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Home > Blog > Chris Peacock > Poland: Wieliczka Salt Mine

Poland: Wieliczka Salt Mine

Chandelier in the Wieliczka Salt Mine

Chris Peacock explores the depths of a unique and remarkably artistic salt mine in Southern Poland


Gleaming chandeliers cast shadows on a life-sized sculpture of Pope John Paul II while a remarkable depiction of Leonardo da Vinci’s The Last Supper is intricately hewn into a wall featuring dozens of religious reliefs and towering altarpieces. Buried 325ft below ground, everything in this ornate chapel is, incredibly, made of salt, carved by miners over centuries in a labyrinthine world of pits, chambers and snaking tunnels. Welcome to the strange and curious world of the Wieliczka Salt Mine.

Reaching a depth of 1,073ft and spread over a sprawling 186-mile network of tunnels, the mine sits just outside Poland’s medieval city of Krakow, with excavations here dating back to the 13th century, when locals realised they were sitting on a hugely valuable commodity — vast underground salt deposits, or ‘white gold’. Although commercial mining here stopped in 2007, Wieliczka is one of the oldest salt mines in the world and tours within its depths began as far back as the 15th century — its guest book includes the signatures of Copernicus, Goethe, Chopin and even Bill Clinton.

Despite not being that well-known outside Poland, the UNESCO-listed mine is visited by over a million people a year, making it one of Poland’s most popular tourist attractions, with daily tours descending deep underground to marvel at its shimmering saline lakes, cavernous rooms and statues carved by generations of self-taught sculptors.

My journey into the mines begins with a walk down a seemingly never-ending staircase in the Danilowicz Shaft in the company of tour guide Mark, who’s been exploring Wieliczka nearly every day for the past 20 years. After 800 steps, we enter a dimly lit tunnel leading to the first of 22 chambers spread over a two-mile tourist trail that forms a curious salt-themed amusement park of imposing halls, chapels and gallery-worthy art.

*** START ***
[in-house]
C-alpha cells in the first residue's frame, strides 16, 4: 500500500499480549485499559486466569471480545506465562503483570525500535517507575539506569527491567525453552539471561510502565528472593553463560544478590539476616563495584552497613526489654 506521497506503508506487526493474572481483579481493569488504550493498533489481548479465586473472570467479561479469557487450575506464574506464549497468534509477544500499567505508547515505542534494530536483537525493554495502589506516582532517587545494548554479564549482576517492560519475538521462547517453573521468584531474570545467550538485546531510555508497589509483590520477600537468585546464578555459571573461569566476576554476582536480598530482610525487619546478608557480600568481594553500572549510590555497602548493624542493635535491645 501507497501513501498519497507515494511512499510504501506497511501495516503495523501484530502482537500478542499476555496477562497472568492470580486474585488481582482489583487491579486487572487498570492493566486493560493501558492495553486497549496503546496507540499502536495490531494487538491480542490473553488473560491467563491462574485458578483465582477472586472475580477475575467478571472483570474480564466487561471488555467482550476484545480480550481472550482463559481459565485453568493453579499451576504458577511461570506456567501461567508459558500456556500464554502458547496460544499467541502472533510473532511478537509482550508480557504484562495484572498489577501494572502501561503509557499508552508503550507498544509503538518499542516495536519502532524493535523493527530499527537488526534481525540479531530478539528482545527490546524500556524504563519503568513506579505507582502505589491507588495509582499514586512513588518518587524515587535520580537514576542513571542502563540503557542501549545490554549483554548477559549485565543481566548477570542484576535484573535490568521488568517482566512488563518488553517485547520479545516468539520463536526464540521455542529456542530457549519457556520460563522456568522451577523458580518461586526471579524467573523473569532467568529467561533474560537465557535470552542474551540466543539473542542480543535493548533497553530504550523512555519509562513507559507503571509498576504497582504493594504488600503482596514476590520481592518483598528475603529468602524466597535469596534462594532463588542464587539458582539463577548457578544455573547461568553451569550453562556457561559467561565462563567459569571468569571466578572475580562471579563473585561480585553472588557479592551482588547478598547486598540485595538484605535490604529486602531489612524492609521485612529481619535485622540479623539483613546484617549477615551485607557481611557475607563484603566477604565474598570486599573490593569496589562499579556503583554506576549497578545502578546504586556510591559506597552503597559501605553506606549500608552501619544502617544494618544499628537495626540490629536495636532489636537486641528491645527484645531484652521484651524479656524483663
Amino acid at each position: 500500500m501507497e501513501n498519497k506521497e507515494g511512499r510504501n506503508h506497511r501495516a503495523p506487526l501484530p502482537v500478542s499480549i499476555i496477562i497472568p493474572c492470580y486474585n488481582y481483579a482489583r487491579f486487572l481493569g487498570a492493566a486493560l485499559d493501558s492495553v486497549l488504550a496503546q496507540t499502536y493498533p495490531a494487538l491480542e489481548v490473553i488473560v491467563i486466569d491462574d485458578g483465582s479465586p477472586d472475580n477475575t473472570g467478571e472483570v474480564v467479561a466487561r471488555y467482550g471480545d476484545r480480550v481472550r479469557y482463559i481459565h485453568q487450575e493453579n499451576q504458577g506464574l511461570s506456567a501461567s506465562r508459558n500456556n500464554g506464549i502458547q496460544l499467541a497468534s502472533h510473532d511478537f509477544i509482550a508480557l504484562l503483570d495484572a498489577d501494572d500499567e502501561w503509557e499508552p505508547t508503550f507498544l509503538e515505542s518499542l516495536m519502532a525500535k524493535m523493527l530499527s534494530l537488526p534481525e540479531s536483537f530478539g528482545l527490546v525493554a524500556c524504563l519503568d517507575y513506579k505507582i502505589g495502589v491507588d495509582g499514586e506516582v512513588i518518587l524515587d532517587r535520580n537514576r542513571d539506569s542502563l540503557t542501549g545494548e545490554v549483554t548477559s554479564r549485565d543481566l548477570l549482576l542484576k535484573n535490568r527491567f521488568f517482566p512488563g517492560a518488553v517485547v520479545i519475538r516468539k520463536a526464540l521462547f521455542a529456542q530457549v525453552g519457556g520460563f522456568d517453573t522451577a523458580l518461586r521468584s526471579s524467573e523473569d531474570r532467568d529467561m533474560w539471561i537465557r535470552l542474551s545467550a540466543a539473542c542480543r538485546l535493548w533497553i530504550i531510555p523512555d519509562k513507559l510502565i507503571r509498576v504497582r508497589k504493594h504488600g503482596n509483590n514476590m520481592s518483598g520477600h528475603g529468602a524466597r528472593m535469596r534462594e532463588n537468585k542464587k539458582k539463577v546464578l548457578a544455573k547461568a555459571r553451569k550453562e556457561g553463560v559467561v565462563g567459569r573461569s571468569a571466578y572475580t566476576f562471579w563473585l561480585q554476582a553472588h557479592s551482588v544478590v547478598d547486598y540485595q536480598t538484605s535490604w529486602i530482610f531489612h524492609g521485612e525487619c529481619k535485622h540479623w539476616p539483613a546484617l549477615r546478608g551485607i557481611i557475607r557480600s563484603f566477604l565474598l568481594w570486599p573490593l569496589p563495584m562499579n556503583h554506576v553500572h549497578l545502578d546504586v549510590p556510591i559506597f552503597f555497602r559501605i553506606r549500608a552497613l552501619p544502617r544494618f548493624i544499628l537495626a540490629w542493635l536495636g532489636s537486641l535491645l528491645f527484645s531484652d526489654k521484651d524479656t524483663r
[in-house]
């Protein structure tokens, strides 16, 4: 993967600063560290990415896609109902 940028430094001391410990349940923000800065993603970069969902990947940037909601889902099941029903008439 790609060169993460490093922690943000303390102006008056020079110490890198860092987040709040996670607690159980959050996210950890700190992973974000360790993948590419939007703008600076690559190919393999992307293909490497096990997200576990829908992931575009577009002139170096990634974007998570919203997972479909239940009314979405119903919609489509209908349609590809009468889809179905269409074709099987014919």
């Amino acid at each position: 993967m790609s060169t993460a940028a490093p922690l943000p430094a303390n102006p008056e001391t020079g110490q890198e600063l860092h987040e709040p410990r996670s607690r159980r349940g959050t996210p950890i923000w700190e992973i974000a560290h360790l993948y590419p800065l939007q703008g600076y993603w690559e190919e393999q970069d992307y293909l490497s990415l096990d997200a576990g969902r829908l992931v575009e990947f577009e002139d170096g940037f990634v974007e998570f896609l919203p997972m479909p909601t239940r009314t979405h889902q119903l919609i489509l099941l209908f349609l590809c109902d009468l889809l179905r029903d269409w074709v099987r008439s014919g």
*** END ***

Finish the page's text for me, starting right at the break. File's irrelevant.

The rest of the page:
The mine’s showpiece is the impressive Chapel of St Kinga, with grand staircases leading down to a cavernous arena of breathtaking bas-reliefs, artistic altars and grandiose chandeliers. Started in 1895, it took over 30 years for the devout Markowski brothers to complete this subterranean temple where around 20,000 tons of rock salt had to be hauled away. Its walls are filled with religious figures and scenes, while a recently added statue of Poland’s holiest son, Pope John Paul II, stands draped in papal robes.

Wieliczka’s miners might have been staunch Catholics but not all the depictions here are religious. Hidden in smaller caves and grottos I find carvings of dwarves busy at work as well as sculptures of some of the country’s most treasured historical figures, including a bust of King Casimir the Great. And as I descend further into the mine, it’s easy to see why workers often spoke of ghosts, sprites and elves in this dark Tolkienesque world of shadowy tunnels and eerie caves.

It’s also incredible to think that despite the fact I can walk for hours in these tunnels, this tourist network amounts to less than 1% of the entire mine. I may have felt Wieliczka’s walls and crumbled its salt in my hands but I’ve barely scratched the surface.


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